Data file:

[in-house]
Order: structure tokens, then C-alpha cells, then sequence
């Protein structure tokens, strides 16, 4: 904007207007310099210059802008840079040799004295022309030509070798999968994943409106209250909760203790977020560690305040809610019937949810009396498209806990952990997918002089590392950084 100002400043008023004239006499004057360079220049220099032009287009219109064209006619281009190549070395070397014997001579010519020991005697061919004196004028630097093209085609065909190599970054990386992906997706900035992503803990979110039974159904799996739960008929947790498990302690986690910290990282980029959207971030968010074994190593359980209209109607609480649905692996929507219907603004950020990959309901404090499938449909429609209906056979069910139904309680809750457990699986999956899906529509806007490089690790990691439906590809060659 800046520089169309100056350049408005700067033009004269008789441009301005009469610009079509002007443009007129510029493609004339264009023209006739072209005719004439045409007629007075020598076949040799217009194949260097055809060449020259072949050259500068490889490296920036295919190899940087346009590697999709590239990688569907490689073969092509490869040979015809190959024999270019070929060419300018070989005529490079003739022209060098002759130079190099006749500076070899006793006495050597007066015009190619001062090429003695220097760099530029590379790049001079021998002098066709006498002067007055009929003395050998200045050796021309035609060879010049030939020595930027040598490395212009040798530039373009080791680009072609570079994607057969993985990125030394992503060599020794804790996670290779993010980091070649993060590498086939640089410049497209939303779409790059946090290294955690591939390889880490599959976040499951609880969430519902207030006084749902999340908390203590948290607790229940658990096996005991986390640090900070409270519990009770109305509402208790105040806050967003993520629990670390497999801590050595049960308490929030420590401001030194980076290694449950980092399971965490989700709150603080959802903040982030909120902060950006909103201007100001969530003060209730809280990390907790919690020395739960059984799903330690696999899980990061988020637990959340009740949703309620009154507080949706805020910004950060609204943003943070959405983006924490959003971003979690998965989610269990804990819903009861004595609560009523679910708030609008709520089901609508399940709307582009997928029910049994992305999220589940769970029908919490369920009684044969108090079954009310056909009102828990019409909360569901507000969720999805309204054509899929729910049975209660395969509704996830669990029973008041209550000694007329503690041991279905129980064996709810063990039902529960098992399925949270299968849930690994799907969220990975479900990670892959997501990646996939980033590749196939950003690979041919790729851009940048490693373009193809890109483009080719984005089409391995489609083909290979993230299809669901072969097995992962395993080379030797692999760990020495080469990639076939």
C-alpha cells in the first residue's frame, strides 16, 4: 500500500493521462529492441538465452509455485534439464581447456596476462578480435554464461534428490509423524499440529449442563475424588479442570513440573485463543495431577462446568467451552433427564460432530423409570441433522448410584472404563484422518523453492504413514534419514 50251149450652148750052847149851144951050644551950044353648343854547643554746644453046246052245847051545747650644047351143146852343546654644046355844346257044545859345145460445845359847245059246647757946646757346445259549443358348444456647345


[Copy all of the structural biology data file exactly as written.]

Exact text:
[in-house]
Order: structure tokens, then C-alpha cells, then sequence
């Protein structure tokens, strides 16, 4: 904007207007310099210059802008840079040799004295022309030509070798999968994943409106209250909760203790977020560690305040809610019937949810009396498209806990952990997918002089590392950084 100002400043008023004239006499004057360079220049220099032009287009219109064209006619281009190549070395070397014997001579010519020991005697061919004196004028630097093209085609065909190599970054990386992906997706900035992503803990979110039974159904799996739960008929947790498990302690986690910290990282980029959207971030968010074994190593359980209209109607609480649905692996929507219907603004950020990959309901404090499938449909429609209906056979069910139904309680809750457990699986999956899906529509806007490089690790990691439906590809060659 800046520089169309100056350049408005700067033009004269008789441009301005009469610009079509002007443009007129510029493609004339264009023209006739072209005719004439045409007629007075020598076949040799217009194949260097055809060449020259072949050259500068490889490296920036295919190899940087346009590697999709590239990688569907490689073969092509490869040979015809190959024999270019070929060419300018070989005529490079003739022209060098002759130079190099006749500076070899006793006495050597007066015009190619001062090429003695220097760099530029590379790049001079021998002098066709006498002067007055009929003395050998200045050796021309035609060879010049030939020595930027040598490395212009040798530039373009080791680009072609570079994607057969993985990125030394992503060599020794804790996670290779993010980091070649993060590498086939640089410049497209939303779409790059946090290294955690591939390889880490599959976040499951609880969430519902207030006084749902999340908390203590948290607790229940658990096996005991986390640090900070409270519990009770109305509402208790105040806050967003993520629990670390497999801590050595049960308490929030420590401001030194980076290694449950980092399971965490989700709150603080959802903040982030909120902060950006909103201007100001969530003060209730809280990390907790919690020395739960059984799903330690696999899980990061988020637990959340009740949703309620009154507080949706805020910004950060609204943003943070959405983006924490959003971003979690998965989610269990804990819903009861004595609560009523679910708030609008709520089901609508399940709307582009997928029910049994992305999220589940769970029908919490369920009684044969108090079954009310056909009102828990019409909360569901507000969720999805309204054509899929729910049975209660395969509704996830669990029973008041209550000694007329503690041991279905129980064996709810063990039902529960098992399925949270299968849930690994799907969220990975479900990670892959997501990646996939980033590749196939950003690979041919790729851009940048490693373009193809890109483009080719984005089409391995489609083909290979993230299809669901072969097995992962395993080379030797692999760990020495080469990639076939």
C-alpha cells in the first residue's frame, strides 16, 4: 500500500493521462529492441538465452509455485534439464581447456596476462578480435554464461534428490509423524499440529449442563475424588479442570513440573485463543495431577462446568467451552433427564460432530423409570441433522448410584472404563484422518523453492504413514534419514 50251149450652148750052847149851144951050644551950044353648343854547643554746644453046246052245847051545747650644047351143146852343546654644046355844346257044545859345145460445845359847245059246647757946646757346445259549443358348444456647345